Follow (Part 5) Sermon Preview

In 1940, Great Britain was faced with a terrible dilemma. British troops (together with the remnants of the French and Belgian armies) had been forced to retreat to the beaches of Dunkirk, France after suffering defeat to the Nazi war machine.  Evacuation across the English Channel was the only viable option remaining . . . but even that seemed like a longshot.

Nearly 400,000 British, French, and Belgian forces gathered at Dunkirk while the German armored infantry surrounded the perimeter, and the German Air Force bombed the beaches.  British Prime Minister Winston Churchill ordered a full evacuation of Dunkirk in late May, 1940, but after one day, only 7,000 troops had made it safely onto evacuation boats.  The need was great . . . and the capacity on the boats were limited.  In his best case estimate, using only military options, Churchill believed they could get 45,000 (a little more than 10%) of the troops home — but this simply was not good enough.  So Great Britain put out a general call to all who owned a sea worthy boat in England.  The need was simple – “Bring our troops home.”  800 non-military boat captains answered this call and headed toward the fight.  Risking their own lives, these civilians took off for France, and amazingly helped bring back over 330,000 troops in just over one week!  This event became known as the “miracle of Dunkirk” and was the subject of one of 2017’s most critically acclaimed movies.

I was thinking of Dunkirk today as I read Matthew 9:35 – 10:4.  In these verses Jesus looked out on the masses and saw their great need.  Jesus knew that His death would be sufficient to pay the penalty for mankind’s sin, but He also knew that (by God’s design) it would take many “boats” to get people to the safety of saving faith.  “The Harvest is plentiful,” Jesus said, “ but the workers are few.  Beseech the Lord of the Harvest to send out workers into the Harvest.” 

So Jesus called to Himself 12 disciples that He would send out on a mission – “Bring God’s children home.”  2,000 years later, the same call goes out to all the followers of Jesus . . . “Go into all the world and make disciples . . .”

Like the 800 civilian captains in 1940, will you heed the call and head to the fight?  Will you take the life boat of saving faith in Jesus and offer salvation to those who don’t yet know Him?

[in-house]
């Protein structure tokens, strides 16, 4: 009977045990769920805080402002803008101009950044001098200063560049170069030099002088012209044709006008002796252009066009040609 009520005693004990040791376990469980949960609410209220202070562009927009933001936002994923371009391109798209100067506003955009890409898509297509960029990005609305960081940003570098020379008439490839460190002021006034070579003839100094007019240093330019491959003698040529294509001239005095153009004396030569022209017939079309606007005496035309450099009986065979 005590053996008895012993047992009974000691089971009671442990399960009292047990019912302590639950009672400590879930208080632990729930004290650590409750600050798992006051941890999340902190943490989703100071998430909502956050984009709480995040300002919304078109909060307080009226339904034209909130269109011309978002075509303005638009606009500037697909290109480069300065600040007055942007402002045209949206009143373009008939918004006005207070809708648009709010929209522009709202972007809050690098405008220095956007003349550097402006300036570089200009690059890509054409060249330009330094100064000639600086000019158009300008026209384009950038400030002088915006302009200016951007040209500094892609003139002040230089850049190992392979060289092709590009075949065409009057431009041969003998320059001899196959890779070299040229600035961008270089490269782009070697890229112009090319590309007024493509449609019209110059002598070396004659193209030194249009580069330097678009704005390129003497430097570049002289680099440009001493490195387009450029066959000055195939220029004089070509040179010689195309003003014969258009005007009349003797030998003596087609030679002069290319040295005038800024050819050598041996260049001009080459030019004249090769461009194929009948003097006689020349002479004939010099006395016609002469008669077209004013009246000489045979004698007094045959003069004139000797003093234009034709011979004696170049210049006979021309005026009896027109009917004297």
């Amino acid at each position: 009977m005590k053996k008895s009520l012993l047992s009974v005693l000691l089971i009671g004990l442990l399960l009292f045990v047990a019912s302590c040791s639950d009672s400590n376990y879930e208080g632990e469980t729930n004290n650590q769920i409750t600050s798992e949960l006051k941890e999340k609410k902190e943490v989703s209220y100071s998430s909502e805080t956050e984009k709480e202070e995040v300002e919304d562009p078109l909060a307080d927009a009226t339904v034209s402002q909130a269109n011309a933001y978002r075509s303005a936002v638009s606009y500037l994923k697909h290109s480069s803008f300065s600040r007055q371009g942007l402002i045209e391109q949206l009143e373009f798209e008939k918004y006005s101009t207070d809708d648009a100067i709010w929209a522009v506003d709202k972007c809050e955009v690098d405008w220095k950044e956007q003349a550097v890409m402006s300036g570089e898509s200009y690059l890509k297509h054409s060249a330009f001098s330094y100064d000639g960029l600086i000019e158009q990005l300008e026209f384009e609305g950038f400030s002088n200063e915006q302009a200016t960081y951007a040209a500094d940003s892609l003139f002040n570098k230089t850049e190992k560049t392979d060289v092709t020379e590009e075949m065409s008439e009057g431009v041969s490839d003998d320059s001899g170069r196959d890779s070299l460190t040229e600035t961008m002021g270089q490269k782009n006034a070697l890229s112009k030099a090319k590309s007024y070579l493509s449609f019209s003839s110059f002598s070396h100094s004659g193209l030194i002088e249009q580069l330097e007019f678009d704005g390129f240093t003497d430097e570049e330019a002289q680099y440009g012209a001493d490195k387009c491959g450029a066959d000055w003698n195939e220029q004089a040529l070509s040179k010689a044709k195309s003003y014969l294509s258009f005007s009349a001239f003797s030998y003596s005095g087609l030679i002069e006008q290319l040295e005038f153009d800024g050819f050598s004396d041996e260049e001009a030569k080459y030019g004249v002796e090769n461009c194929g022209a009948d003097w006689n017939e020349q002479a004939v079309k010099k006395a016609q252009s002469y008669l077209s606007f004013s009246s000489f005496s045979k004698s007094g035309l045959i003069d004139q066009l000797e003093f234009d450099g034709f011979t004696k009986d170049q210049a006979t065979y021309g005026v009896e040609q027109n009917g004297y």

This Sunday at Wildwood Community Church, we will continue our “Follow” series by looking at Jesus’ call of the 12 . . . and His reason for doing so.  Make plans to join us in our 8:30, 9:45, or 11:00 worship service.

Follow (Part 4) Sermon Audio

This morning, September 3, 2017 at Wildwood Community Church, I preached a sermon based on Matthew 9:18-26.  This message was part 4 in the “Follow” series.  Below you will find the sermon audio to listen to or share with a friend.

 

To listen offline, click the link to download the audio:

Follow (Part 4)

 

To listen online, use the media player below:

 

 

Follow (Part 4) Sermon Questions

On Sunday, September 3, 2017 at Wildwood Community Church, I preached a message based on Matthew 9:18-26.  This message was part 4 of the “Follow” series.  Below are a series of questions related to the message for personal reflection or group discussion.

Sermon Questions:

  1. Pray
  2. Read Matthew 9:18-26
  3. In what way do you see people trying to fight off “death”?  How successful are their efforts?
  4. In what way can you relate to the desperation of Jairus or the woman?  Have you ever “fallen in faith” at Jesus’ feet when faced with an incurable situation?
  5. What is your plan for overcoming death?  How does Jesus factor into that plan?
  6. In what ways have you seen God “authoring” the story in your life?
  7. What is one particular application you took away from this passage/message?

To access these questions in pdf format, click here.

Follow (Part 4) Preview

We have a common enemy . . . and this enemy appears to be winning.

  • People spend billions of dollars each year trying to avoid this enemy.
  • People devote countless hours each year to escape its icy grip.
  • People concoct stories and develop philosophies to make sense of it.

Who is this enemy?  Death.  Death is our common enemy.  In our lives, all of us will feel the sting of losing a loved one, and most of us have at least some fear about the process of death and what lies beyond the grave.  Though the Grim Reaper is coming for all of us, we are doing what we can to avoid it.

  • Three common causes of death are disease, accidents, and old age.  We spend billions each year treating our illnesses, making our lives safer, and having procedures to disguise the effects of old age.
  • Health clubs are full of people investing hours of their lives exercising to avoid death’s decay. 
  • World religions all try to answer the questions death asks.

Canadian Physician G.B. Hardy once said, “When I looked at religion I said, I have two questions. One, has anybody ever conquered death, and two, if they have, did they make a way for me to conquer death? I checked the tomb of Buddha, and it was occupied, and I checked the tomb of Confucius and it was occupied, and I checked the tomb of Mohammed and it was occupied, and I came to the tomb of Jesus and it was empty. And I said, there is one who conquered death. And I asked the second question, Did He make a way for me to do it? And I opened the Bible and discovered that He said, ‘Because I live ye shall live also.’”